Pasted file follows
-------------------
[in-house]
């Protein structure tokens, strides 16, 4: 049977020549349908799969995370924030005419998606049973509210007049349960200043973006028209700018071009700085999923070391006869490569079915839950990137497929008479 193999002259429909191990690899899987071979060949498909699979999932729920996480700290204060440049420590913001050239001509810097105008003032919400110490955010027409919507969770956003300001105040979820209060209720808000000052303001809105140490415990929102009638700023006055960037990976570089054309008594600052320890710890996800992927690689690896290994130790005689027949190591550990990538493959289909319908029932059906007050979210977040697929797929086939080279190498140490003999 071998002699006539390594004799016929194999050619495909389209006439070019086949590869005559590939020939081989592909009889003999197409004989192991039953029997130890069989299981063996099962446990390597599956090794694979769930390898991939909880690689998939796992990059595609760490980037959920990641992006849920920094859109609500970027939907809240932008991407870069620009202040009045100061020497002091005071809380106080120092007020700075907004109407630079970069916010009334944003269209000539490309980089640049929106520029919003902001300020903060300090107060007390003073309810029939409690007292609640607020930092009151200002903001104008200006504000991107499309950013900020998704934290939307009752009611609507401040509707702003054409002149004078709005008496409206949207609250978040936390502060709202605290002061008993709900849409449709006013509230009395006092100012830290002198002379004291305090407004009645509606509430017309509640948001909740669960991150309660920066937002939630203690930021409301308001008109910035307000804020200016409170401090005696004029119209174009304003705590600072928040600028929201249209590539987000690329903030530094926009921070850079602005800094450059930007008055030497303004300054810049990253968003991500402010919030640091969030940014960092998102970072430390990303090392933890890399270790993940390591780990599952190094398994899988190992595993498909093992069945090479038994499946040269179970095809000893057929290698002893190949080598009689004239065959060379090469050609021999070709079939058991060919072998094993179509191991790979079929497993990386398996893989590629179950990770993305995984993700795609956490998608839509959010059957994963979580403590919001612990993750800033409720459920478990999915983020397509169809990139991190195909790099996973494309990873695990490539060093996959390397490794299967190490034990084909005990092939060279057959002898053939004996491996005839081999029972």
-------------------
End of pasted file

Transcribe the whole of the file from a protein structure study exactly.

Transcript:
[in-house]
């Protein structure tokens, strides 16, 4: 049977020549349908799969995370924030005419998606049973509210007049349960200043973006028209700018071009700085999923070391006869490569079915839950990137497929008479 193999002259429909191990690899899987071979060949498909699979999932729920996480700290204060440049420590913001050239001509810097105008003032919400110490955010027409919507969770956003300001105040979820209060209720808000000052303001809105140490415990929102009638700023006055960037990976570089054309008594600052320890710890996800992927690689690896290994130790005689027949190591550990990538493959289909319908029932059906007050979210977040697929797929086939080279190498140490003999 071998002699006539390594004799016929194999050619495909389209006439070019086949590869005559590939020939081989592909009889003999197409004989192991039953029997130890069989299981063996099962446990390597599956090794694979769930390898991939909880690689998939796992990059595609760490980037959920990641992006849920920094859109609500970027939907809240932008991407870069620009202040009045100061020497002091005071809380106080120092007020700075907004109407630079970069916010009334944003269209000539490309980089640049929106520029919003902001300020903060300090107060007390003073309810029939409690007292609640607020930092009151200002903001104008200006504000991107499309950013900020998704934290939307009752009611609507401040509707702003054409002149004078709005008496409206949207609250978040936390502060709202605290002061008993709900849409449709006013509230009395006092100012830290002198002379004291305090407004009645509606509430017309509640948001909740669960991150309660920066937002939630203690930021409301308001008109910035307000804020200016409170401090005696004029119209174009304003705590600072928040600028929201249209590539987000690329903030530094926009921070850079602005800094450059930007008055030497303004300054810049990253968003991500402010919030640091969030940014960092998102970072430390990303090392933890890399270790993940390591780990599952190094398994899988190992595993498909093992069945090479038994499946040269179970095809000893057929290698002893190949080598009689004239065959060379090469050609021999070709079939058991060919072998094993179509191991790979079929497993990386398996893989590629179950990770993305995984993700795609956490998608839509959010059957994963979580403590919001612990993750800033409720459920478990999915983020397509169809990139991190195909790099996973494309990873695990490539060093996959390397490794299967190490034990084909005990092939060279057959002898053939004996491996005839081999029972």